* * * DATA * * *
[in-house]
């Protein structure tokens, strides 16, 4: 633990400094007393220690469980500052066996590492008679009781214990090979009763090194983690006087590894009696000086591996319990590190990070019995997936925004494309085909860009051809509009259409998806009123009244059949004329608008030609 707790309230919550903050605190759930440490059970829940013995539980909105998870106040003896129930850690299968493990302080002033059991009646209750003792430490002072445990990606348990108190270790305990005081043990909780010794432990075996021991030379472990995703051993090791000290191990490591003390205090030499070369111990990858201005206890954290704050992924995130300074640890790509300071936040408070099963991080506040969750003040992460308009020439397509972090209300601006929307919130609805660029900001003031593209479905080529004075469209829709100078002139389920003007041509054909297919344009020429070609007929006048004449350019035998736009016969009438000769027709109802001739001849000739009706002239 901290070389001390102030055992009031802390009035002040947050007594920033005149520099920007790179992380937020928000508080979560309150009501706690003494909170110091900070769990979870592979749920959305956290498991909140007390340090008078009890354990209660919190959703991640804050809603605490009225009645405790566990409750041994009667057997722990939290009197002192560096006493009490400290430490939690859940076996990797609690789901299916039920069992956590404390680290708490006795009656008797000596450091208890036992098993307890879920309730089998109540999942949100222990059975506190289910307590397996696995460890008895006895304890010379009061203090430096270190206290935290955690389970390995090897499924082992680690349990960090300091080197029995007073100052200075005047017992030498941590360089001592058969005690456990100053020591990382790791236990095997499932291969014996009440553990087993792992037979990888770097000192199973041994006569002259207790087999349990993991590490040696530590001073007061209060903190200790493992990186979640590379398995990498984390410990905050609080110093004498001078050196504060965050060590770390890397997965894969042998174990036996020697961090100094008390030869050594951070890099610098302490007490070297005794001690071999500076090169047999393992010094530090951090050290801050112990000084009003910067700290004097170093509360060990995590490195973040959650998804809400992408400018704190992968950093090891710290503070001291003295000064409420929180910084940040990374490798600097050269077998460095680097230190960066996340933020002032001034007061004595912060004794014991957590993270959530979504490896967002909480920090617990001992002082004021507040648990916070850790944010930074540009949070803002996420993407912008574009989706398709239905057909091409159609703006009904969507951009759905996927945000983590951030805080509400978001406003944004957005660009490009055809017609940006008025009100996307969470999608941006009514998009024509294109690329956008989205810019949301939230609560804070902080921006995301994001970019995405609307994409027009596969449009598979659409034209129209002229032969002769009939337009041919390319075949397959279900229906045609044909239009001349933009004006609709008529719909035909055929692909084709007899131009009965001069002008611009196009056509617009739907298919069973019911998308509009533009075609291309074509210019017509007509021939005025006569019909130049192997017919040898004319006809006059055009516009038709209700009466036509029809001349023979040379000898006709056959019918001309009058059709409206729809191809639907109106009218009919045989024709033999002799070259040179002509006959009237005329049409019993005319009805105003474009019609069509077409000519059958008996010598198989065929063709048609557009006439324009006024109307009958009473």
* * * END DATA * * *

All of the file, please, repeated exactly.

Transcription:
[in-house]
């Protein structure tokens, strides 16, 4: 633990400094007393220690469980500052066996590492008679009781214990090979009763090194983690006087590894009696000086591996319990590190990070019995997936925004494309085909860009051809509009259409998806009123009244059949004329608008030609 707790309230919550903050605190759930440490059970829940013995539980909105998870106040003896129930850690299968493990302080002033059991009646209750003792430490002072445990990606348990108190270790305990005081043990909780010794432990075996021991030379472990995703051993090791000290191990490591003390205090030499070369111990990858201005206890954290704050992924995130300074640890790509300071936040408070099963991080506040969750003040992460308009020439397509972090209300601006929307919130609805660029900001003031593209479905080529004075469209829709100078002139389920003007041509054909297919344009020429070609007929006048004449350019035998736009016969009438000769027709109802001739001849000739009706002239 901290070389001390102030055992009031802390009035002040947050007594920033005149520099920007790179992380937020928000508080979560309150009501706690003494909170110091900070769990979870592979749920959305956290498991909140007390340090008078009890354990209660919190959703991640804050809603605490009225009645405790566990409750041994009667057997722990939290009197002192560096006493009490400290430490939690859940076996990797609690789901299916039920069992956590404390680290708490006795009656008797000596450091208890036992098993307890879920309730089998109540999942949100222990059975506190289910307590397996696995460890008895006895304890010379009061203090430096270190206290935290955690389970390995090897499924082992680690349990960090300091080197029995007073100052200075005047017992030498941590360089001592058969005690456990100053020591990382790791236990095997499932291969014996009440553990087993792992037979990888770097000192199973041994006569002259207790087999349990993991590490040696530590001073007061209060903190200790493992990186979640590379398995990498984390410990905050609080110093004498001078050196504060965050060590770390890397997965894969042998174990036996020697961090100094008390030869050594951070890099610098302490007490070297005794001690071999500076090169047999393992010094530090951090050290801050112990000084009003910067700290004097170093509360060990995590490195973040959650998804809400992408400018704190992968950093090891710290503070001291003295000064409420929180910084940040990374490798600097050269077998460095680097230190960066996340933020002032001034007061004595912060004794014991957590993270959530979504490896967002909480920090617990001992002082004021507040648990916070850790944010930074540009949070803002996420993407912008574009989706398709239905057909091409159609703006009904969507951009759905996927945000983590951030805080509400978001406003944004957005660009490009055809017609940006008025009100996307969470999608941006009514998009024509294109690329956008989205810019949301939230609560804070902080921006995301994001970019995405609307994409027009596969449009598979659409034209129209002229032969002769009939337009041919390319075949397959279900229906045609044909239009001349933009004006609709008529719909035909055929692909084709007899131009009965001069002008611009196009056509617009739907298919069973019911998308509009533009075609291309074509210019017509007509021939005025006569019909130049192997017919040898004319006809006059055009516009038709209700009466036509029809001349023979040379000898006709056959019918001309009058059709409206729809191809639907109106009218009919045989024709033999002799070259040179002509006959009237005329049409019993005319009805105003474009019609069509077409000519059958008996010598198989065929063709048609557009006439324009006024109307009958009473």